Sunday, April 13, 2008

Chicken Paprikash

This is one of those dishes that wafts through the house, calling everyone to the kitchen to peek into the pot. "Paprikash! You're making Paprikash?!?" There's no hiding it, and once it's on the table, everyone is silent as they savor each bite.

I serve this over mashed potatoes or with basmati rice. If you haven't tried basmati, do yourself a favor and get some today. It fills the house with the most fabulous aroma, kind of like popcorn. I try to add a bit of chicken broth to the cooking water if I have any extra. Make more than you need to whip up a batch of fried rice for lunch!


Chicken Paprikash

2-3 lbs boneless, skinless chicken breast
salt and pepper
2 tablespoons butter
2 tablespoons onion, minced
1 tablespoon flour
1 tablespoon Hungarian paprika (not the hot kind)
1/2 cup chicken broth (I especially like Kitchen Basics brand)
1 cup dry white wine

Season the chicken generously with salt and pepper. Brown chicken in skillet with butter. Remove chicken from pan. In a large saucepan, melt 2 tablespoons of butter and saute onion. Add the flour and paprika and stir. Add chicken broth and stir well. Let simmer for one minute. Add the browned chicken pieces to the broth mixture.
Add the wine to the skillet you used to cook the chicken, stirring to loosen the drippings (this is when a cast-iron skillet comes in handy. You can scrape without fear of getting teflon in your food!)
Bring the wine to a boil.
Pour the boiling wine over the chicken pieces.
Cover and simmer on very low heat for one hour or more, until chicken is very tender and falling apart.
Separate chicken with two forks.
Serve over rice or mashed potatoes.
Can be frozen for later use.

Thursday, April 10, 2008

Onion Rings

This recipe comes from the fabulous Aunt Hazel (third from the left) who shared it via the family cookbook. Make these in a big cast-iron kettle either on the stove-top or over an open fire. Absolutely delicious!


Aunt Hazel's Famous Onion Rings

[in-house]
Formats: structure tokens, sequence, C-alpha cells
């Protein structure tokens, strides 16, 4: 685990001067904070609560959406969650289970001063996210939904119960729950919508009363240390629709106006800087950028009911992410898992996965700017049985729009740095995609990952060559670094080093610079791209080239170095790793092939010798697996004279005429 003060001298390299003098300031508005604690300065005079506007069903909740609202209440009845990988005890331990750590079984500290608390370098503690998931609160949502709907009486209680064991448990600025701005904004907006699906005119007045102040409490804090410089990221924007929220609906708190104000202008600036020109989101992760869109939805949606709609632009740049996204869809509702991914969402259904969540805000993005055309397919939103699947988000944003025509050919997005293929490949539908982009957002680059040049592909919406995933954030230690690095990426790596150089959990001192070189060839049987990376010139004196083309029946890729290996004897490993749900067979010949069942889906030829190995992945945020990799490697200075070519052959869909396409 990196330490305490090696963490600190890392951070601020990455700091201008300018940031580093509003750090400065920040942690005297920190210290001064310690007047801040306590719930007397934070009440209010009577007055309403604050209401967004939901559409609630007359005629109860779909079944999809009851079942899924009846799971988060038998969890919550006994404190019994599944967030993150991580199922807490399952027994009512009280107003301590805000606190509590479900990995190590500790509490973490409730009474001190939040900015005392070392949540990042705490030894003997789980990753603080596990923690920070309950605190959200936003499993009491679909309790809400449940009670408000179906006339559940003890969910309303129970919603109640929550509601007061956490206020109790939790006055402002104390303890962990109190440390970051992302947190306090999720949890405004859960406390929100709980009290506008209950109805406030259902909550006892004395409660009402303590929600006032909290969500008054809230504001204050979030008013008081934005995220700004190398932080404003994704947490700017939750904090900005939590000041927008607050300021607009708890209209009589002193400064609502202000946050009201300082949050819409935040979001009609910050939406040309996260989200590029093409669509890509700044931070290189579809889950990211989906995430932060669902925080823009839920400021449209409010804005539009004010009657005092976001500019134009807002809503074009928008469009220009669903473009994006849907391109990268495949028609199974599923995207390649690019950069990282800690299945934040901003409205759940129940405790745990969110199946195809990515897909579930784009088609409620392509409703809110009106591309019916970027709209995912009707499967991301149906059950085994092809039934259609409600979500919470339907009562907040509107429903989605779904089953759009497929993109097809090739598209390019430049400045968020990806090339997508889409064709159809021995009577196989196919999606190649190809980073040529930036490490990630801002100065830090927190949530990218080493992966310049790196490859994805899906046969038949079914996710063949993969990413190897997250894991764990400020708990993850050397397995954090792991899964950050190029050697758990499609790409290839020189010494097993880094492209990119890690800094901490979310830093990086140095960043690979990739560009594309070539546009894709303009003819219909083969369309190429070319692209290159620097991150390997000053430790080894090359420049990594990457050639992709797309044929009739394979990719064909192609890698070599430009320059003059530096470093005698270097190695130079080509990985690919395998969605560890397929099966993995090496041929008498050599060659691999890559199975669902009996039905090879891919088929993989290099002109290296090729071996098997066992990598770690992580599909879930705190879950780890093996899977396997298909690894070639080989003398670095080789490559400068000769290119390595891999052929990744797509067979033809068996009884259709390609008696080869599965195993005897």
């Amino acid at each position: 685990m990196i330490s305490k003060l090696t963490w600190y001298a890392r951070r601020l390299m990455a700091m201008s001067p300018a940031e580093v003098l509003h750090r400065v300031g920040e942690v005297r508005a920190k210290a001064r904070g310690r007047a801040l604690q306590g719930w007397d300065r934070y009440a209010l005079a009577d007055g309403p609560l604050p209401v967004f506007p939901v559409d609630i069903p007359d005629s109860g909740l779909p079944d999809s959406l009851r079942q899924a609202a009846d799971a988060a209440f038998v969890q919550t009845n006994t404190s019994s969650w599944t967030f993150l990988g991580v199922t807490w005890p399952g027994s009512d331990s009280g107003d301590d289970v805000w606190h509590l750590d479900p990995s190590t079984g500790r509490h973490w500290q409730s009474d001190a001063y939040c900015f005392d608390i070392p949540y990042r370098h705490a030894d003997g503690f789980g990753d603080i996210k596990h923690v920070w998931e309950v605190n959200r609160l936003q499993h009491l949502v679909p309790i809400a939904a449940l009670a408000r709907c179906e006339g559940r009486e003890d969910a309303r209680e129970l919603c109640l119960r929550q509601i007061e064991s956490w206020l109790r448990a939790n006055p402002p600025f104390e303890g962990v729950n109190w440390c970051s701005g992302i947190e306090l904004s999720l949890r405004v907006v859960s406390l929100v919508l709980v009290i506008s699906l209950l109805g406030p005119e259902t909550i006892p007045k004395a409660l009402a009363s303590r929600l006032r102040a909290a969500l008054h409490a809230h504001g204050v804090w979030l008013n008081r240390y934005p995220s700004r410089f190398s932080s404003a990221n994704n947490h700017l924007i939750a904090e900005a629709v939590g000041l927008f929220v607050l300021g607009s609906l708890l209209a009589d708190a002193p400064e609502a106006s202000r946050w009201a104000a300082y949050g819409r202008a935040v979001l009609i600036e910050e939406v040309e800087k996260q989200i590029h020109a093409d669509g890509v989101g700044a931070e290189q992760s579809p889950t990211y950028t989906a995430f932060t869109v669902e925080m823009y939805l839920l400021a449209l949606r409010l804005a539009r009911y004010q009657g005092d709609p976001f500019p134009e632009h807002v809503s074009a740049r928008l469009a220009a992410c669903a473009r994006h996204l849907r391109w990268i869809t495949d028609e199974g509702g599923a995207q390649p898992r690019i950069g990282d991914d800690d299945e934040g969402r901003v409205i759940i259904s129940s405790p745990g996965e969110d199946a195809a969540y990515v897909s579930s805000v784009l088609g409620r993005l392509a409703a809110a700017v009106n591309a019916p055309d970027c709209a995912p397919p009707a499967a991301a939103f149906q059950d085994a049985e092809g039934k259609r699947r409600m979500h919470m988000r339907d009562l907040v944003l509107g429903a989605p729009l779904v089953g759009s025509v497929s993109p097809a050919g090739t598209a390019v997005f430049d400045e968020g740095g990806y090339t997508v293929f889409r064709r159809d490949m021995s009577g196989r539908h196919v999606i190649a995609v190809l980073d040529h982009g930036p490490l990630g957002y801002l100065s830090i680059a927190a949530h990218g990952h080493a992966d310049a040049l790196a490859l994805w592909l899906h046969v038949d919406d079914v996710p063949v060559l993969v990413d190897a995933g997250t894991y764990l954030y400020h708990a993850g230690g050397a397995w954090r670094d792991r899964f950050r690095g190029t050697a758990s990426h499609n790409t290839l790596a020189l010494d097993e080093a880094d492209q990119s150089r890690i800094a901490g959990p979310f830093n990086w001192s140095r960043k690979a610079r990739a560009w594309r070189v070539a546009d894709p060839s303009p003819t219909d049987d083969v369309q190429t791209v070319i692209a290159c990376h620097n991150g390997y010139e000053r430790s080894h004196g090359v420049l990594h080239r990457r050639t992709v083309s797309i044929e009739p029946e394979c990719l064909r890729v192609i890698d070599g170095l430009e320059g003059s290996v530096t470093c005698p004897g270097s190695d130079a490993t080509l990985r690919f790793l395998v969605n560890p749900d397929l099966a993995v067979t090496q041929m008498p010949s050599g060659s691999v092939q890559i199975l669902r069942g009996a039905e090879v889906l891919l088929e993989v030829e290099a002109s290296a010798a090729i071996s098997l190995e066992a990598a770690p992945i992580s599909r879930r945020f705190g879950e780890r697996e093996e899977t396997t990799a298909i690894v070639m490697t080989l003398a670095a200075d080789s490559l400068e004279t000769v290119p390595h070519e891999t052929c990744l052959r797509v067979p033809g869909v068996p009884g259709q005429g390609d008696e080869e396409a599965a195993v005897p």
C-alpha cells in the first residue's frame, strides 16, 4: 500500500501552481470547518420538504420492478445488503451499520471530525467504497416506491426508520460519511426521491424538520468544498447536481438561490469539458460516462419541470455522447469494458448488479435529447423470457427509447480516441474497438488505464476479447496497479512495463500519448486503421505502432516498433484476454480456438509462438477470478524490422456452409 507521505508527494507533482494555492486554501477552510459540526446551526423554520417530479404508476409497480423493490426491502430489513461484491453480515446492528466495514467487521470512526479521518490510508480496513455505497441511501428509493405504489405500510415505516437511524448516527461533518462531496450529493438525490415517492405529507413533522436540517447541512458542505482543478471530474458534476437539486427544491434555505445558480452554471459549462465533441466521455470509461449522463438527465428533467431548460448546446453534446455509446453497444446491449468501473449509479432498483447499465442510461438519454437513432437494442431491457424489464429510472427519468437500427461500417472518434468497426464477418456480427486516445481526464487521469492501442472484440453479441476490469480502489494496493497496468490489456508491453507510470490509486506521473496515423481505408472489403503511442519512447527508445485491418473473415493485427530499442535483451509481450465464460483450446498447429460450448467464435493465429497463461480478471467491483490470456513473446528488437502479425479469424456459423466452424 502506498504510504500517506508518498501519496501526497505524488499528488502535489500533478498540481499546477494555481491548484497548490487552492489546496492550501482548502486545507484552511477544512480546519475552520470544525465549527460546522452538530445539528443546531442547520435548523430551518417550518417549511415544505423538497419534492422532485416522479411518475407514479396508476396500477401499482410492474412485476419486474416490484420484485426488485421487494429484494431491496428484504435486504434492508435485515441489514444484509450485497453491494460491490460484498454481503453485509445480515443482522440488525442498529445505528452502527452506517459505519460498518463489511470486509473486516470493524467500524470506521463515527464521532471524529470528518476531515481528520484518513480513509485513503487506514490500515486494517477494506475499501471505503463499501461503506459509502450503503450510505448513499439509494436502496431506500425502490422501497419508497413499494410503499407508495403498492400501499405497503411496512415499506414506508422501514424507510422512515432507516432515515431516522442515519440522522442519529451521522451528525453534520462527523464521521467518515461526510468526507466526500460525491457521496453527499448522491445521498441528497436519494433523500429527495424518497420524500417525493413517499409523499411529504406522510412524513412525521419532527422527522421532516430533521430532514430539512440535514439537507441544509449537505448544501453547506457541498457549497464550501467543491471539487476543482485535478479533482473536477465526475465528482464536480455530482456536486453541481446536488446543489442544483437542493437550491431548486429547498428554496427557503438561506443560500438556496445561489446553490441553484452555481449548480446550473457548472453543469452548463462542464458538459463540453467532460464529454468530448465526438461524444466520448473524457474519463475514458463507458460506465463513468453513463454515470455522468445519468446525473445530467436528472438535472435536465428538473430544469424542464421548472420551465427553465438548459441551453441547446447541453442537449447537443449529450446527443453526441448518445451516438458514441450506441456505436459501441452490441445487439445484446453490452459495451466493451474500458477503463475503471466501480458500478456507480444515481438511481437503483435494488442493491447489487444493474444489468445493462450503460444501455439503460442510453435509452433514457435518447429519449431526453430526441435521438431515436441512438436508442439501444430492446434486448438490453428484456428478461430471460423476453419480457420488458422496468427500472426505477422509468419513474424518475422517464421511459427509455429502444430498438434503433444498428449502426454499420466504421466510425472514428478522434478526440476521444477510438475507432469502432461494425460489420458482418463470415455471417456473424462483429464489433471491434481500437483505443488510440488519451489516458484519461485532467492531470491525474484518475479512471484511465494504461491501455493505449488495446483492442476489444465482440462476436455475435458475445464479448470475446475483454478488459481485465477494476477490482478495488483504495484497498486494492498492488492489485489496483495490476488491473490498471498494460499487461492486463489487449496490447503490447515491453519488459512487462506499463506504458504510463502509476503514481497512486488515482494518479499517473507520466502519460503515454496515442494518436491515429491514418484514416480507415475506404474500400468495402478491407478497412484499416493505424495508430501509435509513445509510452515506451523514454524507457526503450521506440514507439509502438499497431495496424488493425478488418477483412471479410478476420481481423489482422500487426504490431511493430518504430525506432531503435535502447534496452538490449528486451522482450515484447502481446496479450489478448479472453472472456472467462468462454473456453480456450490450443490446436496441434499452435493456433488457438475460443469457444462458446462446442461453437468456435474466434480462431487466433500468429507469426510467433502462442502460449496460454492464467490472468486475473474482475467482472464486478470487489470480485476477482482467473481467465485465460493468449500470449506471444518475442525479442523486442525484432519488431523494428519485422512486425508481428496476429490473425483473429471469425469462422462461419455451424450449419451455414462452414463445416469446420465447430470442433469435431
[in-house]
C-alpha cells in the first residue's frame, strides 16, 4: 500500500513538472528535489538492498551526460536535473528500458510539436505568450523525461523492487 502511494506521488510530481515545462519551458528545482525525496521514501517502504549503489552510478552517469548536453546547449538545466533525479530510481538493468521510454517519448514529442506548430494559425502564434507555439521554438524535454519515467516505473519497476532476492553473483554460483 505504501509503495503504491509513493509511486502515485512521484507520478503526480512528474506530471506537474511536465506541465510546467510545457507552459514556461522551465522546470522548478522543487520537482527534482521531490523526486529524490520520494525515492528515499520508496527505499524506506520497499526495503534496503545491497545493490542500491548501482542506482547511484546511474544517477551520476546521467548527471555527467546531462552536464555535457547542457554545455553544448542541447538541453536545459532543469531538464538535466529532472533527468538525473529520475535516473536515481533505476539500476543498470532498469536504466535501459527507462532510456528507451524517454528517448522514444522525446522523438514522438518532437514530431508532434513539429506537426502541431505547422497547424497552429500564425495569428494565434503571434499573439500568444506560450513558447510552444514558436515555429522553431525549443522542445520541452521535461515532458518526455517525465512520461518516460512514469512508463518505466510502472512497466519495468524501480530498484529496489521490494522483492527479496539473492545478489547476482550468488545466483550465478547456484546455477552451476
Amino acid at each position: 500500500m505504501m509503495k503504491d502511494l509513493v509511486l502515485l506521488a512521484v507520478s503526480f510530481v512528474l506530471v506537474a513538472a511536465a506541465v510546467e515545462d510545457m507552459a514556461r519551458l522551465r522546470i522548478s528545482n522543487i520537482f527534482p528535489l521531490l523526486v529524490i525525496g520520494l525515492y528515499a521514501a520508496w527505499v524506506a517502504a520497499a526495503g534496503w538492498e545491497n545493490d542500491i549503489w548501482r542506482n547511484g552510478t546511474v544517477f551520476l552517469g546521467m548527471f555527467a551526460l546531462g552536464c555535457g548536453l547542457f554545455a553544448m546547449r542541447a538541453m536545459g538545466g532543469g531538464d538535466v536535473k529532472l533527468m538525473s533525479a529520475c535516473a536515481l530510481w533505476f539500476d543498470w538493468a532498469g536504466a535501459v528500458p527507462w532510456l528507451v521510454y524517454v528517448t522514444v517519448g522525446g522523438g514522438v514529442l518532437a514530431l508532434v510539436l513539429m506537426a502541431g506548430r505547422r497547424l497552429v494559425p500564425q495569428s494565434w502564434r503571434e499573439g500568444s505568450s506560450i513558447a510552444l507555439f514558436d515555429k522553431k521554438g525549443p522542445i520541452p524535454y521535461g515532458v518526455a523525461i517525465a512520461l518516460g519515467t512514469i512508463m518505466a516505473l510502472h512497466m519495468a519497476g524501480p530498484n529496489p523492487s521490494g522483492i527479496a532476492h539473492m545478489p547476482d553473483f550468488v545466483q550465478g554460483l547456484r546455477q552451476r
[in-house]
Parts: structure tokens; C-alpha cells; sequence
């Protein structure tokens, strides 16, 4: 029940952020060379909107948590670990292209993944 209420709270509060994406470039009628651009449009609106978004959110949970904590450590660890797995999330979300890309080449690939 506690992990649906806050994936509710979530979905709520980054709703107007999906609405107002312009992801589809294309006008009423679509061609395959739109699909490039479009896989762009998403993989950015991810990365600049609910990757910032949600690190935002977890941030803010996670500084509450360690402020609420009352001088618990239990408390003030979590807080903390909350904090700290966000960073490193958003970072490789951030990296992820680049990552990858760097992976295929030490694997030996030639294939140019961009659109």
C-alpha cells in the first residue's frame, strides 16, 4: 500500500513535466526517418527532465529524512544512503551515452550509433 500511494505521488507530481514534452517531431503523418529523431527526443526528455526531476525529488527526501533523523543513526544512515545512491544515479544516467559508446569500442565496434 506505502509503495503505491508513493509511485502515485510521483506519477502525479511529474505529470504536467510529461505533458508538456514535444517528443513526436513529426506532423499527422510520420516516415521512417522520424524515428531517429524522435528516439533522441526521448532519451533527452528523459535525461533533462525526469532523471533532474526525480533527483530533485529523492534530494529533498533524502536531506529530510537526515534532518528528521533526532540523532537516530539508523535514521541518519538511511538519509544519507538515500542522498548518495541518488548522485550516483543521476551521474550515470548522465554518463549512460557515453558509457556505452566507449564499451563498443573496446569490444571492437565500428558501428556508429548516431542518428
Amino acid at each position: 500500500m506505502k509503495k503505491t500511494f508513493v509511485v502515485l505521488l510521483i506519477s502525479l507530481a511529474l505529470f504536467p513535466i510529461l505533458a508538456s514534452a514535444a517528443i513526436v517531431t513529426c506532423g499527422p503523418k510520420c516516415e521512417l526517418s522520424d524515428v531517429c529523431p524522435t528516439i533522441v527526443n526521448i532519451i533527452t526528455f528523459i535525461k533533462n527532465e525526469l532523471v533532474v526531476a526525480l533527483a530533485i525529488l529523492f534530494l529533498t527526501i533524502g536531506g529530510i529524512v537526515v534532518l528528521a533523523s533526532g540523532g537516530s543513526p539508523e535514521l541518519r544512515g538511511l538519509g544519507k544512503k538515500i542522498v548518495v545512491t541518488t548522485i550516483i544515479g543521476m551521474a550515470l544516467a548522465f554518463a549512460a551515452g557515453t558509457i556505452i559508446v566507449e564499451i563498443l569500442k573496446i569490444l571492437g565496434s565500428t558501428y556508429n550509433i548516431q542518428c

3-4 large onions
2-3 cups buttermilk
1 cup all-purpose flour
1/4 cup corn meal
1 1/2 teaspoons baking powder
1 teaspoon red pepper
2/3 cup milk
1 beaten egg
1 tablespoon vegetable oil
1 teaspoon lemon juice
oil for frying
salt and pepper to taste

Peel and slice onions. Separate rings. Pour buttermilk into a large zip-type bag. Add onion rings and soak 30 minutes or more. Combine dry ingredients in a separate zip-lock bag. Add milk, egg, lemon juice and 1 tablespoon of oil. Mix until smooth. Heat oil to 375 F. Remove onion rings from buttermilk, discard buttermilk (here's where a pig comes in handy!), and dip onion rings in the batter. Fry and drain. Serves six.

Wednesday, April 9, 2008

Grandma Jane's Special Potato Salad

Grandma Jane had a way with food. Everything she made was delicious--perfectly seasoned, just the right balance of everything, and always plenty for everyone. Her potato salad, for example, was a special treat. There are some things in life that you just *know,* and getting potato salad when you went to Grandma Jane's was one of them. My main goal when visiting her was to wake before everyone else in the house so that I could devour my special breakfast. Potato salad.

I've had this recipe for years. Grandma wrote it out especially for her daughter-in-law and me. Yet no matter how many times I make it, I just can't get it to taste like Grandma's. Still, it's a big hit in our house and everywhere else we take it.

I've altered the recipe a bit to use yukon gold and red potatoes, which just need to be scrubbed but not peeled. Be careful not to overcook the potatoes!


Potato Salad Special

Cube about four cups of Yukon Gold and red potatoes, and place them in a pot, covering with just enough cold water to cover them. Add a tablespoon of salt.
Place two eggs, whole, in the pot, too, to boil while the potatoes cook.
Bring the water to a slow boil and cook until you can *just* put a fork in them. You don't want them to fall apart, but you don't want them to be too firm. This usually takes about ten minutes from the time the water starts to boil.

While potatoes are cooking, get a large bowl and mix together:

1 1/2 cups REAL mayonnaise, either homemade or Hellman's
1 cup chopped red onion
1 cup finely diced celery
1 tablespoon prepared yellow mustard
1 tablespoon sugar
1/2 teaspoon paprika
1/2 teaspoon pepper
1 small sweet pickle, diced
salt to taste

When potatoes are done cooking, drain them. Remove the eggs and place them in a bowl of cold water to cool. Cool potatoes, gently turning them occasionally to keep them from further cooking in the bowl.

When eggs are cooled, peel them and chop them very fine. Add this to the mayonnaise mixture.

When potatoes are cool, add them to the mayonnaise mixture, stirring well, but being careful not to mash the potatoes. Sprinkle top with chopped parsley.

If it seems too dry, add more mayonnaise.

Chill all of this, preferably overnight, as the flavor is better the next day!

Tuesday, April 8, 2008

Gorgonzola Spread

This one is breaking the mold just a bit, because it doesn't take a whole lot of time to prepare, with the exception of finding a source for Gorgonzola cheese if you don't live in an area with a good grocer.

Serve this with a good-quality cracker.


Gorgonzola Spread

8 ounces cream cheese at room temperature
2/3 cup crumbled Gorgonzola cheese, room temperature
1/2 cup butter at room temperature
1 tablespoon of milk
1/2 cup chopped pimento-stuffed olives
1 tablespoon fresh parsley, finely chopped.
1/2 clove minced, fresh garlic